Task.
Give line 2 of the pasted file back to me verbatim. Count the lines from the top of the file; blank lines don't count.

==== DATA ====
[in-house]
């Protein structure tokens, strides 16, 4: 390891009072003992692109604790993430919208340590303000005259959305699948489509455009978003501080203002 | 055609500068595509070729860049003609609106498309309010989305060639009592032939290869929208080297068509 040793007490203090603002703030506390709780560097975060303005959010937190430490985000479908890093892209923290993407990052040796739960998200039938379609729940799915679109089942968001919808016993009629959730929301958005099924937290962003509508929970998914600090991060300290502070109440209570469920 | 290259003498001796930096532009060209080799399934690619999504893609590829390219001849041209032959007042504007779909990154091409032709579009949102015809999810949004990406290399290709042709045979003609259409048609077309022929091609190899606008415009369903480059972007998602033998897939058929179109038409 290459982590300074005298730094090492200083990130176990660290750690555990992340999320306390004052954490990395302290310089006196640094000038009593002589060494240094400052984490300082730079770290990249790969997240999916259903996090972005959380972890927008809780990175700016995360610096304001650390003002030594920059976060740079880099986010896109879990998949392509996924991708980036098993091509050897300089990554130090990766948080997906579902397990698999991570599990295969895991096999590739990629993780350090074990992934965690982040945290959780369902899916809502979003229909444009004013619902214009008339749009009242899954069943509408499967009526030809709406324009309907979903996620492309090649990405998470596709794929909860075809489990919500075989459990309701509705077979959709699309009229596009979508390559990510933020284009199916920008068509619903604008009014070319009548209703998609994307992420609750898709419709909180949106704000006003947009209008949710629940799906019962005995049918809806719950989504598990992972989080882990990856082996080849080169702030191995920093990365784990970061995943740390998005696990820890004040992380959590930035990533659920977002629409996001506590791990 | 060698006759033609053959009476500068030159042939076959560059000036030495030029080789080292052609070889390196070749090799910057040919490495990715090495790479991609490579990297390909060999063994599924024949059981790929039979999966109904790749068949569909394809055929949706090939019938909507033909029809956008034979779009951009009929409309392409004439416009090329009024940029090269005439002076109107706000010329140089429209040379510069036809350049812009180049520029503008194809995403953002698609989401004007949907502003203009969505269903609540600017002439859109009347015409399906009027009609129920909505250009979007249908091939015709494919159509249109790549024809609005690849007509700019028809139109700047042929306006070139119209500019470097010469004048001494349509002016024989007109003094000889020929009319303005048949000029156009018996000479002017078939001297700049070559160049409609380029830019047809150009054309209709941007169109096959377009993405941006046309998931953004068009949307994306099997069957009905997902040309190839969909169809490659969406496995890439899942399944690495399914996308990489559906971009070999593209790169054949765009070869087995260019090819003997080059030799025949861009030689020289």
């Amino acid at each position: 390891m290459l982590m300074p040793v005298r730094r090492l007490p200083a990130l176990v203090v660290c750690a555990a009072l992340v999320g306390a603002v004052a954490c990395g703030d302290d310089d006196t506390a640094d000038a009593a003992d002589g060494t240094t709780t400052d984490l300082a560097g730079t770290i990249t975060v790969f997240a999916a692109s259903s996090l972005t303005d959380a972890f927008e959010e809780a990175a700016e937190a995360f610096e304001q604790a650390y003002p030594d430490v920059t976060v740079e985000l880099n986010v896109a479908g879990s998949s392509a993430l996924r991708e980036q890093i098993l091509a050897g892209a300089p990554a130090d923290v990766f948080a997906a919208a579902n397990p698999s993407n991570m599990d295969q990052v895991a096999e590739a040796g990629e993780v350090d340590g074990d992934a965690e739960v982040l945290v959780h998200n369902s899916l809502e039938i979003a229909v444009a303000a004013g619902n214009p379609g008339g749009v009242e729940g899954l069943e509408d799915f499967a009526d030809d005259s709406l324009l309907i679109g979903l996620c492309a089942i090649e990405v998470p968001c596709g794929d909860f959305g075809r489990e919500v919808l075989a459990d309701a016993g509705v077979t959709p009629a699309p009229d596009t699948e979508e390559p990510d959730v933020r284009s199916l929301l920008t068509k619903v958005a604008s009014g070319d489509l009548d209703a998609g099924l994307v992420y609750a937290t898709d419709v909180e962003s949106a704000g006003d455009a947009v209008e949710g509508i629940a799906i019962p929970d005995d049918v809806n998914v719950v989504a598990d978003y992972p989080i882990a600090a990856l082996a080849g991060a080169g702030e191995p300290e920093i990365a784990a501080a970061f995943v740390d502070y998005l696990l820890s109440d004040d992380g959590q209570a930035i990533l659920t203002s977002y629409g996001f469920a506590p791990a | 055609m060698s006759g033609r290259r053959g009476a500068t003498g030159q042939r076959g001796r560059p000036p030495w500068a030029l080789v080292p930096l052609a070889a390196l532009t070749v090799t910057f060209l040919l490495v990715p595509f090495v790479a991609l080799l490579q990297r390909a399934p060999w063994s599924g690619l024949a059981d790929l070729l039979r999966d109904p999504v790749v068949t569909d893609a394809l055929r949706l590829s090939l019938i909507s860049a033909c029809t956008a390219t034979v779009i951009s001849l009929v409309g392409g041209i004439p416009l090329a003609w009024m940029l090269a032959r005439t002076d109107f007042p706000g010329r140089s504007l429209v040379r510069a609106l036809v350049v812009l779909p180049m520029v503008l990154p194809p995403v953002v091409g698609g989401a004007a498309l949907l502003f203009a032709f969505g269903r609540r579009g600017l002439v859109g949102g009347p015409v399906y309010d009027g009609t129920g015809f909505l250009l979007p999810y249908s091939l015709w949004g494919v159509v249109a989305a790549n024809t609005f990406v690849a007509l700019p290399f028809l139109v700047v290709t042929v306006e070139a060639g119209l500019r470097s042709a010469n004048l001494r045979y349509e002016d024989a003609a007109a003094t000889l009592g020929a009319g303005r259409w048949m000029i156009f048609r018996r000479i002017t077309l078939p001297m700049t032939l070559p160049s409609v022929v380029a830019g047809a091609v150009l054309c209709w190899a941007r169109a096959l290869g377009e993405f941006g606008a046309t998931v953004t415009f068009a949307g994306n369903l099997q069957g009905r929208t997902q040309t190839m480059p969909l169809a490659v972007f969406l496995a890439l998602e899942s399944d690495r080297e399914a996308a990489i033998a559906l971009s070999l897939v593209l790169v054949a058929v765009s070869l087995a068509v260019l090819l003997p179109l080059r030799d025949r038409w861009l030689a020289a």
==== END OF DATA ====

């Protein structure tokens, strides 16, 4: 390891009072003992692109604790993430919208340590303000005259959305699948489509455009978003501080203002 | 055609500068595509070729860049003609609106498309309010989305060639009592032939290869929208080297068509 040793007490203090603002703030506390709780560097975060303005959010937190430490985000479908890093892209923290993407990052040796739960998200039938379609729940799915679109089942968001919808016993009629959730929301958005099924937290962003509508929970998914600090991060300290502070109440209570469920 | 290259003498001796930096532009060209080799399934690619999504893609590829390219001849041209032959007042504007779909990154091409032709579009949102015809999810949004990406290399290709042709045979003609259409048609077309022929091609190899606008415009369903480059972007998602033998897939058929179109038409 290459982590300074005298730094090492200083990130176990660290750690555990992340999320306390004052954490990395302290310089006196640094000038009593002589060494240094400052984490300082730079770290990249790969997240999916259903996090972005959380972890927008809780990175700016995360610096304001650390003002030594920059976060740079880099986010896109879990998949392509996924991708980036098993091509050897300089990554130090990766948080997906579902397990698999991570599990295969895991096999590739990629993780350090074990992934965690982040945290959780369902899916809502979003229909444009004013619902214009008339749009009242899954069943509408499967009526030809709406324009309907979903996620492309090649990405998470596709794929909860075809489990919500075989459990309701509705077979959709699309009229596009979508390559990510933020284009199916920008068509619903604008009014070319009548209703998609994307992420609750898709419709909180949106704000006003947009209008949710629940799906019962005995049918809806719950989504598990992972989080882990990856082996080849080169702030191995920093990365784990970061995943740390998005696990820890004040992380959590930035990533659920977002629409996001506590791990 | 060698006759033609053959009476500068030159042939076959560059000036030495030029080789080292052609070889390196070749090799910057040919490495990715090495790479991609490579990297390909060999063994599924024949059981790929039979999966109904790749068949569909394809055929949706090939019938909507033909029809956008034979779009951009009929409309392409004439416009090329009024940029090269005439002076109107706000010329140089429209040379510069036809350049812009180049520029503008194809995403953002698609989401004007949907502003203009969505269903609540600017002439859109009347015409399906009027009609129920909505250009979007249908091939015709494919159509249109790549024809609005690849007509700019028809139109700047042929306006070139119209500019470097010469004048001494349509002016024989007109003094000889020929009319303005048949000029156009018996000479002017078939001297700049070559160049409609380029830019047809150009054309209709941007169109096959377009993405941006046309998931953004068009949307994306099997069957009905997902040309190839969909169809490659969406496995890439899942399944690495399914996308990489559906971009070999593209790169054949765009070869087995260019090819003997080059030799025949861009030689020289």